@Jan @Wojt and I were discussing how to to tell the difference between proximate and distant co-occurrences (my terminology). A proximate co-occurrence is one that exists in the same sentence or paragraph, that the informant explicitly connects. The example we discussed: “The healthcare system in Poland is low quality.” The co-occurrence between
healthcare system and
low quality there is proximate. A distant co-occurrence happens when a community member mentions the healthcare system in one part of their post, and mentions low quality later in the post. We were then trying to think of ways that we could determine the difference between these two.
- For my first answer, I put my @alberto hat on — if the two concepts reliably co-occur across many posts and comments, then they could be interpreted as proximate regardless, because the increase in number of co-occurrences indicates that these are consistently being tied together by multiple community members, reducing the likelihood of this happening incidentally.
- Anthropologically speaking, this works for co-occurrences but leaves us with the question of capturing the underlying annotations, which @Jan values (wanting to be able to generate a list of annotations where the two concepts co-occur). We thought of two options for being able to do this.
- If an ethnographer feels strongly about capturing an annotation list of annotations where both concepts co-occur, they could create a compound code (
low-quality healthcare), but also apply the two separate codes as well. This way you have the annotation list in the backend under the compound code. This is also a short term solution to this problem as it doesn’t require any changes to OE, but isn’t ideal because we are creating compound codes.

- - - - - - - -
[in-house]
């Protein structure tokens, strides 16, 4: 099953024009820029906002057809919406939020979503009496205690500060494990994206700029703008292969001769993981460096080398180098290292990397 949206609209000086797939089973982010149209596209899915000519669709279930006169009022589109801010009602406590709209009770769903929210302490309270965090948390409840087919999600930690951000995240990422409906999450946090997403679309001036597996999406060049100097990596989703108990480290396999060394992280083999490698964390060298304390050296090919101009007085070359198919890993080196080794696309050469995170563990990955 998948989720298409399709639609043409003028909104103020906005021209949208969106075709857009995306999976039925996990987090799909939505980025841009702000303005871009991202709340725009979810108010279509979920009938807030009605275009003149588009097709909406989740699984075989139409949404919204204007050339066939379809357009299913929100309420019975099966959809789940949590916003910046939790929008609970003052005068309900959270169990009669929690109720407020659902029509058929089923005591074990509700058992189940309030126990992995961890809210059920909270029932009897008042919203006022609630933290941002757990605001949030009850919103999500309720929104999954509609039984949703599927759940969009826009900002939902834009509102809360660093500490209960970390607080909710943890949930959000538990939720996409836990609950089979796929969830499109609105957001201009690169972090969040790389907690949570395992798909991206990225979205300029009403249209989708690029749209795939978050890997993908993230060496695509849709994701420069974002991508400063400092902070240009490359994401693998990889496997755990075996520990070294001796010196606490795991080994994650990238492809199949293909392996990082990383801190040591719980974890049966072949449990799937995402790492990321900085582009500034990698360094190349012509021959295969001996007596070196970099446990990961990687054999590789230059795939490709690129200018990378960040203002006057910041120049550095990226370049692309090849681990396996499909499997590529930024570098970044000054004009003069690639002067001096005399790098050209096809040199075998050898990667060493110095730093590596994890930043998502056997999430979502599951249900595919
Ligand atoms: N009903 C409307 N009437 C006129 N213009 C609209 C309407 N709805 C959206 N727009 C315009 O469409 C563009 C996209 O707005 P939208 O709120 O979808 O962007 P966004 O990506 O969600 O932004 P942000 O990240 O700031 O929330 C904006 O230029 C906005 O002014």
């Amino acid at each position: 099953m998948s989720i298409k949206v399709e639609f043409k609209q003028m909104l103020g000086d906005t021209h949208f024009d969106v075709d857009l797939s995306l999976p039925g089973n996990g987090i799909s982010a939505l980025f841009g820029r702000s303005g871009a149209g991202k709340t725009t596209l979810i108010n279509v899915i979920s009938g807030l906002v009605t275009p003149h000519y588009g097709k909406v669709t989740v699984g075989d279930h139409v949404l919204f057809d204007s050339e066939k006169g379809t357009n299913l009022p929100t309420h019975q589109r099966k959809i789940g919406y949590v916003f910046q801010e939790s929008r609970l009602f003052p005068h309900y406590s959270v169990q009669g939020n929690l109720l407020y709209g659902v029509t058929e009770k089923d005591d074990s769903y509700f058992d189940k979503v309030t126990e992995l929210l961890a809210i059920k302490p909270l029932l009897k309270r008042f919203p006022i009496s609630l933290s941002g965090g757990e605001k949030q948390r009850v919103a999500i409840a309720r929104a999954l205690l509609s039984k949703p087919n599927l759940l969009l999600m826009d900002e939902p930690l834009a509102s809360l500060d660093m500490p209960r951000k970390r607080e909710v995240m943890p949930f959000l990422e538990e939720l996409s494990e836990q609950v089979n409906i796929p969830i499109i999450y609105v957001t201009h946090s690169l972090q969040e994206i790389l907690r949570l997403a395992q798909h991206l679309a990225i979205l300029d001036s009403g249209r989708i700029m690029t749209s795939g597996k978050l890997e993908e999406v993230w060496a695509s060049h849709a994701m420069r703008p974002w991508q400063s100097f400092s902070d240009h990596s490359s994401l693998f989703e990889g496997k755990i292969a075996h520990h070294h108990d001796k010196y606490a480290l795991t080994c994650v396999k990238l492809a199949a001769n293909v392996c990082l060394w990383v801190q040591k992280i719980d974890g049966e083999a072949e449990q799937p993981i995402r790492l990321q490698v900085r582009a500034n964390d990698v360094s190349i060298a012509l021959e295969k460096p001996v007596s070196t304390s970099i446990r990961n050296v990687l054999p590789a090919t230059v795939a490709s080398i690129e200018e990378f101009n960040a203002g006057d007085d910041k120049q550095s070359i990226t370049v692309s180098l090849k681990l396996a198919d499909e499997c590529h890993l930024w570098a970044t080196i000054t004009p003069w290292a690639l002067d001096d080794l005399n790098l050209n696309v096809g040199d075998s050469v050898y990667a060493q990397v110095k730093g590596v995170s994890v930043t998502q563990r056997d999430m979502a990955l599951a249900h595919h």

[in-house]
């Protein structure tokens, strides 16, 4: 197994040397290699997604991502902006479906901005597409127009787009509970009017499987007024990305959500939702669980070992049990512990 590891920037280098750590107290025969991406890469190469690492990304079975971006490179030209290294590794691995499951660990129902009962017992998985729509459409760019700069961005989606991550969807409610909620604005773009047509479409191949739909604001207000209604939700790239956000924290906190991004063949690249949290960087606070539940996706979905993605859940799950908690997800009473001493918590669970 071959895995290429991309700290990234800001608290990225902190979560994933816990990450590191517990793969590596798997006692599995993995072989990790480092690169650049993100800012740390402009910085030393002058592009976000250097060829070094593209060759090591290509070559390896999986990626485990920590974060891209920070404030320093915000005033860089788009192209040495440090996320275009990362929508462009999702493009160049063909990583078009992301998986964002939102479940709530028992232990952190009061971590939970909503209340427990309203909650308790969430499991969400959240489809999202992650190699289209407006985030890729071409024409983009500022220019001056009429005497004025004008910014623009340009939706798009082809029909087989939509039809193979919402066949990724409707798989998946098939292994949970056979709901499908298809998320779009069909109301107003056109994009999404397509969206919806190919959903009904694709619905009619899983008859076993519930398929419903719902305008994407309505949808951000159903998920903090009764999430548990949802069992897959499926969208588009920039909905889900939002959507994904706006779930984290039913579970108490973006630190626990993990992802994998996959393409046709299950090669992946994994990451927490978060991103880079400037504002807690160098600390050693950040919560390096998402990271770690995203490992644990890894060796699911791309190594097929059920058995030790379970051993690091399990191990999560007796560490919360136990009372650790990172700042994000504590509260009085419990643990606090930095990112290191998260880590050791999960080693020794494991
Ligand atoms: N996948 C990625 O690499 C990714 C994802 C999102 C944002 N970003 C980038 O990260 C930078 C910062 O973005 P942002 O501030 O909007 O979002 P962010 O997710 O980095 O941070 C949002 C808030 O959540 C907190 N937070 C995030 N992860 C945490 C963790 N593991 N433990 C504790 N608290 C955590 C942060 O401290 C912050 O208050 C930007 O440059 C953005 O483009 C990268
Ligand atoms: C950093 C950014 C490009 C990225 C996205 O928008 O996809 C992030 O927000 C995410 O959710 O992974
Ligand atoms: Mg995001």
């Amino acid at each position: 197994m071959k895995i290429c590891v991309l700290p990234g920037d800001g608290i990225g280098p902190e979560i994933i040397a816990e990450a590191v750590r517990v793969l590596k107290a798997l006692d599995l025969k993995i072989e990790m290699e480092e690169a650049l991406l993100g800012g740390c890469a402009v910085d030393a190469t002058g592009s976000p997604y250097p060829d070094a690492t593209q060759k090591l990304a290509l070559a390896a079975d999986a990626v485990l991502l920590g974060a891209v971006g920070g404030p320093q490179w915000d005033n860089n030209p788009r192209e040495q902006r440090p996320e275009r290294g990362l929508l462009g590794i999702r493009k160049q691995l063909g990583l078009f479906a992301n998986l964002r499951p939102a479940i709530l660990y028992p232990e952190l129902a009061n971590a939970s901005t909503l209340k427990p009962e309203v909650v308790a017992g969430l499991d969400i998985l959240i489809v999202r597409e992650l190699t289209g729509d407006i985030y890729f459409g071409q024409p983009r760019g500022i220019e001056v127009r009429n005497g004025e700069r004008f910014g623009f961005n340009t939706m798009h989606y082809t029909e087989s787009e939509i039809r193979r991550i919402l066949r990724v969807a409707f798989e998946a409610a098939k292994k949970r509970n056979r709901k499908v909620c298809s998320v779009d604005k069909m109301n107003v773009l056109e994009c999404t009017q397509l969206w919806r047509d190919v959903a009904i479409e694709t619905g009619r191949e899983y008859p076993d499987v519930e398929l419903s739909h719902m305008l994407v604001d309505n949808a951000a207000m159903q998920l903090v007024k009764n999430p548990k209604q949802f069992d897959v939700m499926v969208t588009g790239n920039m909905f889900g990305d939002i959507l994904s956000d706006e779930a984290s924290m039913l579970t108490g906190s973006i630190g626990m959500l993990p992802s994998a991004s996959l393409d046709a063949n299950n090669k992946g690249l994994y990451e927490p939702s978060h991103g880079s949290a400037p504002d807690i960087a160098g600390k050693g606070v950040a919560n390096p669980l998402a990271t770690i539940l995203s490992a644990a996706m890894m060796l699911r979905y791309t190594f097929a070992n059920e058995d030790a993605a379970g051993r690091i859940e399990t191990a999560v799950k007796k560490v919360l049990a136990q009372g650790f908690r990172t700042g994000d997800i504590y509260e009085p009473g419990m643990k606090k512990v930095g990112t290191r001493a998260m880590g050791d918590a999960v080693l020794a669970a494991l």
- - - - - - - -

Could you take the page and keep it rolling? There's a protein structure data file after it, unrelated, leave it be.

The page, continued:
- Preferred solution - give the ability to generate a co-occurrence annotation list of all the annotations where two codes co-occur and compare to posts/comments where two codes co-occur, but not in the same annotation. Now that we can add multiple codes at a time, this should be possible.
Number 2 would also allow us to do a little “false co-occurrence” test, testing whether the first proposition is correct (that frequency will smooth over false links). An example of an annotation that would show us the link is false – a post where the community member discusses a great experience with Polish healthcare in the top of the post, but later on in the post discusses how low-quality cars in Poland are.
It is worth noting that we leave room for some flexible interpretation here, because people make implicit connections between what might initially look like distant connections, and we want to leave room for novelty — to be surprised that cars and healthcare are often mentioned in the same post, should that be the case.
The last potential enhancement we propose for this is to be able to indicate breaks in posts that make the system view them as separate contributions, if we see that the post is really two different conceptual worlds that are unconnected to each other. This would also solve @MariaEuler and @johncoate 's problem with long interview transcriptions — we could then easily break each contribution from a different person into something the system recognises as separate, so that we could induce a more accurate co-occurrence network as conversation rather than single block text post.
@Jan, you had some things to add here as well.